If you find yourself feeling overwhelmed and exhausted perhaps it’s time for you to rethink – “Spring Clean”- your family’s activities. I want more for you – you deserve more peace and calm in your life. This video guides you through this – Enjoy!
Every responsible human being has acquired certain virtues useful in getting along with others. Topping the list are kindness, being responsible, friendliness, charity, honesty, trustworthiness, compassion and respect for others. All are reasonable and desirable tools for successful living. Thinking that the acquisition of these traits can be left to chance would be a big mistake.
The positive virtues mentioned above are not inherent; they must be nurtured, modeled and expected. How does a parent do this? I heard the following statement once: “Responsible parents are their children’s teachers. The parents lead and the children, as students, follow. Fun times are welcome; have fun along the way, but never at the expense of needed leadership”. This is quite a serious statement, but its message is bang on. I like to rephrase this message to sound more like this: “Responsible parents who care deeply about their children and society, love to have fun, act silly, participate in enjoyable family activities together and have an undeniable set of virtues that they not only state are important, but also model and allow their children to practice.”
If parents want to raise respectful, compassionate, friendly, charitable, trustworthy, and kind children then they must consistently, in as many ways possible, state the values or virtues they feel are important to them, model these virtues and provide opportunities for their children to practice using them.
For example, when a parent says, “We cooperate and do our part because we are a team”, they are stating a virtue. When a parents says, “We always go to the door to say hello when guests arrive”, they are also stating a virtue.
When a parent offers to help someone they are modelling a virtue. When a parent gets frustrated but utters, “Ärgh, there must be a way!” and then continues to work on the task until the desired outcome is achieved, they are also modelling a virtue.
When parents take their children to help pack food baskets at a homeless shelter they are allowing their children to practice the virtues they talk about and model. When parents tell their children that they will be the ones to answer the door to welcome the guests this evening they are also giving their children an opportunity to practice the virtues that they have spoken of and modeled.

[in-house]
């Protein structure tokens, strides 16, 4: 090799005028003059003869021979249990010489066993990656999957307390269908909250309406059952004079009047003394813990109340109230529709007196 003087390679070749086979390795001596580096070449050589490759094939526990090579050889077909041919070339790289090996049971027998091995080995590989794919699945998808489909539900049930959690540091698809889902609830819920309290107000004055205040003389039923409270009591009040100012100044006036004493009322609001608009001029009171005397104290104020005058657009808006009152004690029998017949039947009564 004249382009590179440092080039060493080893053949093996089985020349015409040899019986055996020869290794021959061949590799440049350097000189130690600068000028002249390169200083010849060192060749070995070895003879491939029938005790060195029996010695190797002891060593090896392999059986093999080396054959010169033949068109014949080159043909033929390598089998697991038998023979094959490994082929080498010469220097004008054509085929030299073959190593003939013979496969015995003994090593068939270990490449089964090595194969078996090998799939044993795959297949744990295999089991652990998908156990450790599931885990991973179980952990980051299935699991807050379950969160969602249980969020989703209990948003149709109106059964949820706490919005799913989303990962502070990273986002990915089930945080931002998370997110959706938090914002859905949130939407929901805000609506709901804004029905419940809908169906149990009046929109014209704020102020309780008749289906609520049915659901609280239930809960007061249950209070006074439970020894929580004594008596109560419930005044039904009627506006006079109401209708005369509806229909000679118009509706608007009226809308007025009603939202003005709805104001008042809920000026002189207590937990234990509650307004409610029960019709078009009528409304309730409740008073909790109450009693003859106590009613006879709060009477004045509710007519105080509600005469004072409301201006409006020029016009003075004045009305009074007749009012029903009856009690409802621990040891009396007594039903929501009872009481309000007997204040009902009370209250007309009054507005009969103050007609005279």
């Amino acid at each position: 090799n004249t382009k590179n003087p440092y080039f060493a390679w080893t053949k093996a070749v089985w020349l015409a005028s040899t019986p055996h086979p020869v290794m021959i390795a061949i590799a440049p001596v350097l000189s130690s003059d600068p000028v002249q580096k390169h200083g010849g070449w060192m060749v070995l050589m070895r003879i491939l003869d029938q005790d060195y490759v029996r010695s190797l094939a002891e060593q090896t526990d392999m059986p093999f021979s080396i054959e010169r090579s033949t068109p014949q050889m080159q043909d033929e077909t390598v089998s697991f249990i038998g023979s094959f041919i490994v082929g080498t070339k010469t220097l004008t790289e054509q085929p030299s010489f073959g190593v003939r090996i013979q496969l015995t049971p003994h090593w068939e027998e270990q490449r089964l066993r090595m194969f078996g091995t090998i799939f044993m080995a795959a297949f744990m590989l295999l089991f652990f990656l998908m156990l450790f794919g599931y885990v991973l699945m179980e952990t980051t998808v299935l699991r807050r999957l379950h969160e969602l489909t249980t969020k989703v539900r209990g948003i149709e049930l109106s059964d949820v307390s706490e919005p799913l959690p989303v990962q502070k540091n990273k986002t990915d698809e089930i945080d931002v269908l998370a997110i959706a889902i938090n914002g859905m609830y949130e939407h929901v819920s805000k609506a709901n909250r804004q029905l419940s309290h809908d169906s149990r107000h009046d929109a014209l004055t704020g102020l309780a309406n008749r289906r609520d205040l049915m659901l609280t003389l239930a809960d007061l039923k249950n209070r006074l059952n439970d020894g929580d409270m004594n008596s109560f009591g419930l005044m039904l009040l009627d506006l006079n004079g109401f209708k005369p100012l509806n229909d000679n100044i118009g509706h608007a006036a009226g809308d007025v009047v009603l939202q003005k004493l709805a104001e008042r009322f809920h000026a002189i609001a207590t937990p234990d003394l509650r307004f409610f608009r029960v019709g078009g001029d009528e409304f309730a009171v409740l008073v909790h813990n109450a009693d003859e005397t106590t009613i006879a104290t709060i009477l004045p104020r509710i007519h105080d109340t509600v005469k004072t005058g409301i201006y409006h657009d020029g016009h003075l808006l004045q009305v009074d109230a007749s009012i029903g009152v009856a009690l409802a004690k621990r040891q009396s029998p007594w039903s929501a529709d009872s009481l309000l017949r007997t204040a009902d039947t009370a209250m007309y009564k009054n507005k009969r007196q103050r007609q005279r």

Ask yourself and take time to reflect on the following questions:
What virtues do my partner and I value and expect in our family?
How do we model these virtues to our children?
How do we help our children practice these virtues?
If asked, would our children be able to state at least 3 virtues that we value?
Following this reflection, your answers will be your guide as to the next step to take.
This week’s video is all about the hidden benefits of being silly and what silly really looks and sounds like. I messed up, but I made it right to my son. How did I make it right to myself? I apologized to myself and then promised to listen to my heart instead of my head next time. Can you relate?
We often hear people saying, “Gosh, life is more difficult than when we were kids.” Yes, it is very different in terms of how global the world has become and how the world feels faster-paced. This pace is what has caused parents to feel so overwhelmed by their responsibilities.
From my experience of working with families all over the world I have found that there are seven clear reasons why families are stressed today. Do any of these match your life?
Confidence in setting limits and following through consistently. Parenting can often leave moms and dads wondering when and how to discipline their children. It’s this uncertainty that makes many parents frustrated and stressed when their child challenges them.
Not living according to their top values. Parents know that one of their top values is family time, however when they look at their lives they see that other things are taking over their life. Parents often feel guilty about this and that causes them to stress and worry.
Not enjoying enough quality time with their family. Today, many parents are spending an enormous amount of time driving their children to lessons, practice or birthday parties. The phrase, “Come on, we have to go!” is common. The busyness in parent’s lives has left them feeling overwhelmed and exhausted.
They over-schedule themselves. When every night has something “going on” you know there’s going to be stress because there is little time left to relax and refuel. Between dance lessons, soccer practice, tutoring sessions and guitar lessons parents and kids have a lot going on. The goal is to enrich our children’s lives however the consequence is that the classes are overwhelming our lives.
Systems are not put in place. Many families have told me they feel like life is controlling them instead of the other way around. There are so many jobs to do around the house and rooms to keep tidy and things to get accomplished, that the list can be overwhelming and daunting. Life is controlling parents instead of parents putting systems in place so they feel a sense of control over their lives.
No routine is established. With the whirlwind lives that families are leading these days, having a consistent routine that ensures their children eat, sleep and play at regular times is often thrown out the window. Kids are sleeping in strollers or the car instead of their beds nowadays and this affects the quality of their sleep. The result? Whiny kids who often throw tantrums. The consequence? Frustrated and anxious parents.